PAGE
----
Perils and Pearls by Hulda Bachman-Neeb

Rating: 4 out of 5.

As A Whole:

I loved that Perils and Pearls provides a view of a family’s experiences during World War II from a different setting than I usually find. I liked that this covered Indonesia and the Netherlands throughout the book.

On the Details:

The story begins with the patriarchal line, dating back to the 1600s. I struggled with this portion of the story a bit. I had a hard time keeping all the family members straight, and I’m unsure if this much detail was truly necessary to the overall story. It was interesting to see how Bachman-Neeb’s family moves between Indonesia and the Netherlands though. I was intrigued by all the historical information that I didn’t know much about. I felt like there was some good information that provided detail that helped understand the rest of her story.

Bachman-Neeb’s family find themselves in Indonesia when the Japanese invade. Hulda’s father was able to escape Indonesia and went to Australia, however, Hulda, her mother, and her brother were all placed into a concentration camp. This portion of the story was deeply moving. I cannot imagine the horrors that this family and so many others endured. Hulda provides excellent insight into her own mother’s fears regarding the children’s nutrition, growth, and education while imprisoned.

Hulda’s account of her family’s experience during World War II provides a new view of the horrors that people endured during the Japanese occupation. I felt that her account of their time in the concentration camp was well-written and I enjoyed reading it. I feel that I continue to find new information about how far-reaching this war was, and I appreciate authors like Hulda Bachman-Neeb for taking the time to write about their emotional experience so that others may hear their story.

To Read or Not To Read:

I would recommend Perils and Pearls to readers that enjoy World War II memoirs, especially ones that are offering a view from a non-German setting.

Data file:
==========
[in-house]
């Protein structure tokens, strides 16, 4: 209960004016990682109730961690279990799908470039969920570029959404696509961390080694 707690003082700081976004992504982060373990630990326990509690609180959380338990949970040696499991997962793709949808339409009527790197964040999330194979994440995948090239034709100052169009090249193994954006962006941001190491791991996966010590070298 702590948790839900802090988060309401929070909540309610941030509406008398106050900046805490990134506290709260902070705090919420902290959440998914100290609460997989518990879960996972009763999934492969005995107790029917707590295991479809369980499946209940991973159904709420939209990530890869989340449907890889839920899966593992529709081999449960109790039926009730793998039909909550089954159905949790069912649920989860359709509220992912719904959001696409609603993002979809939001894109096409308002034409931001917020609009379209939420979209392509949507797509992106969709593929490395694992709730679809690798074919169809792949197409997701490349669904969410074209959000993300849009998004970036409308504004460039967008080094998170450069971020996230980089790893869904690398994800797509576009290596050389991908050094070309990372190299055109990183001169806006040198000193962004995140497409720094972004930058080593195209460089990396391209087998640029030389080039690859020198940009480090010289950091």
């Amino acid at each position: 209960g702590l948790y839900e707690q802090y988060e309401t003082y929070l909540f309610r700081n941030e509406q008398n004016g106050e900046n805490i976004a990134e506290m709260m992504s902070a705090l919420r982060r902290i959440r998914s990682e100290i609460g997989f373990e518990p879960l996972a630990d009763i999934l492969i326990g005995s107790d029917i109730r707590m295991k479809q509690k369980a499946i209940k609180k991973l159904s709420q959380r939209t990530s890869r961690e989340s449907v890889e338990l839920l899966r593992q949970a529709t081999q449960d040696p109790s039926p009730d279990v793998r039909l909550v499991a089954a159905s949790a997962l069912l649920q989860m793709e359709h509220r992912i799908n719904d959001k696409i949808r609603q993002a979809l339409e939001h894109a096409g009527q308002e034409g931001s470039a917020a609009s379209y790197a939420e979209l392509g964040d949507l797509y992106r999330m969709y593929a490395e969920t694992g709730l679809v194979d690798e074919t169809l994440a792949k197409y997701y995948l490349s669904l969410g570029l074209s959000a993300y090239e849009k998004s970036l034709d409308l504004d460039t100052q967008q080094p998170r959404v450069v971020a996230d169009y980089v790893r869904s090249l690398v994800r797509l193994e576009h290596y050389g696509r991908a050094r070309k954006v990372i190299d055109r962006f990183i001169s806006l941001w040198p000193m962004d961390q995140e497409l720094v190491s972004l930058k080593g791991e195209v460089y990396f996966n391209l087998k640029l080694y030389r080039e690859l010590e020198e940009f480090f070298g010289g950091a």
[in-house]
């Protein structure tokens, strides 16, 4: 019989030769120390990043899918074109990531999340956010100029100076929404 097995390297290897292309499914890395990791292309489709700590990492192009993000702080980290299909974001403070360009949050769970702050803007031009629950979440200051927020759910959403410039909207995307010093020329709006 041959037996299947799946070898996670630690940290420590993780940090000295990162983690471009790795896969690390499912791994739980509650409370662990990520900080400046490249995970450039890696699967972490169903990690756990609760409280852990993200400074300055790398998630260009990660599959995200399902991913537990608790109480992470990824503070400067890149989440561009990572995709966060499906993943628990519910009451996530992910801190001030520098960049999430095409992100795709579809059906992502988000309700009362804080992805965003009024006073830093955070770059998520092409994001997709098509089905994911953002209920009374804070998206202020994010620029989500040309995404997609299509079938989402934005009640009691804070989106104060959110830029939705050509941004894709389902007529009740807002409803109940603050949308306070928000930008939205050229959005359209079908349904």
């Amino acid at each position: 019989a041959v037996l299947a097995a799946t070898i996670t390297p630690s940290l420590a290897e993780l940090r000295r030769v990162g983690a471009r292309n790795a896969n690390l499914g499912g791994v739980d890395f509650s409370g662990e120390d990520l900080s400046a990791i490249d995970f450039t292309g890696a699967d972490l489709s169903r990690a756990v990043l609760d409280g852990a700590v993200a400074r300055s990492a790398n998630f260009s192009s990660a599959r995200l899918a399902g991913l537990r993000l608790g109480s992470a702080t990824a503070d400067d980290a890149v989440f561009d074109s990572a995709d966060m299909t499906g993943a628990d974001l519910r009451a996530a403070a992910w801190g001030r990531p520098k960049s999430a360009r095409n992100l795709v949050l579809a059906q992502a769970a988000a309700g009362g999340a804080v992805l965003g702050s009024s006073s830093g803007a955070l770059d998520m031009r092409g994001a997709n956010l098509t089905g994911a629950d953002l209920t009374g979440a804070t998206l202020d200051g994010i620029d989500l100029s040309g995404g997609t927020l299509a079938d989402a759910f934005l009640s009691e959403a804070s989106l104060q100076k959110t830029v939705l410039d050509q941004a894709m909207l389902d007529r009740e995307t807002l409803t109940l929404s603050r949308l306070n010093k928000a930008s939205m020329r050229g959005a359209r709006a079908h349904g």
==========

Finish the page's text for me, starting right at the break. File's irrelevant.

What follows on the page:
Where to Find This Book:

Perils and Pearls by Hulda Bachman-Neeb is available at these sites. | Amazon Kindle | Amazon | Goodreads | Barnes and Noble | BAM | IndieBound | TBD


“The story of our Dutch family being ripped apart isn’t unique. Millions suffered beyond description during the war. However, today, I have the opportunity to share our story with others so that they may know just how priceless their freedom is. That is my sincerest wish in bringing this book to the general public.” – Hulda Bachmann-Neeb

In World War II much of Asia fell under Japanese control after the attack on Pearl Harbor on December 7, 1941.

All non-Asians were imprisoned in concentration camps until August of 1945, the end of the war in the Pacific.

This is the story of a Dutch family, resident in the Dutch East Indies, that fell victim to the Japanese occupation and was interned in jungle camps throughout the war. It tells the journey from riches to rags, from fear and suffering, to the joy of freedom and recovery.

Just the Facts:

Perils and Pearls by Hulda Bachman-Neeb
Subtitle: In World War II, a Family’s Story of Survival and Freedom from Japanese Jungle Prison Camps
Genre: Memoir
Page Count: 173 pages
Publisher: BristleCone Press
Pub Date: September 16, 2019

Hulda Bachman–Neeb was born in Indonesia of colonial Dutch parentage two years before the Pearl Harbor attack on December 7, 1941.

Because much of Asia fell under Japanese control, all non-Asians were imprisoned in concentration camps until August of 1945, the end of the war in the Pacific.

As a member of the Dutch Foreign Service in her adult life, Hulda held assignments in twenty-five countries over a period of thirty-six years, retiring in 1996.

She is married to an American, James Bachman, a historian and author, and has dual citizenship. Hulda and her husband live in Estes Park, Colorado.


I was provided an advanced reader’s copy of this book for free. I am leaving my review voluntarily.

View all adult book reviews
View all children’s book reviews

2 thoughts on “Perils and Pearls by Hulda Bachman-Neeb

Leave a Reply

Fill in your details below or click an icon to log in: Logo

You are commenting using your account. Log Out /  Change )

Facebook photo

You are commenting using your Facebook account. Log Out /  Change )

Connecting to %s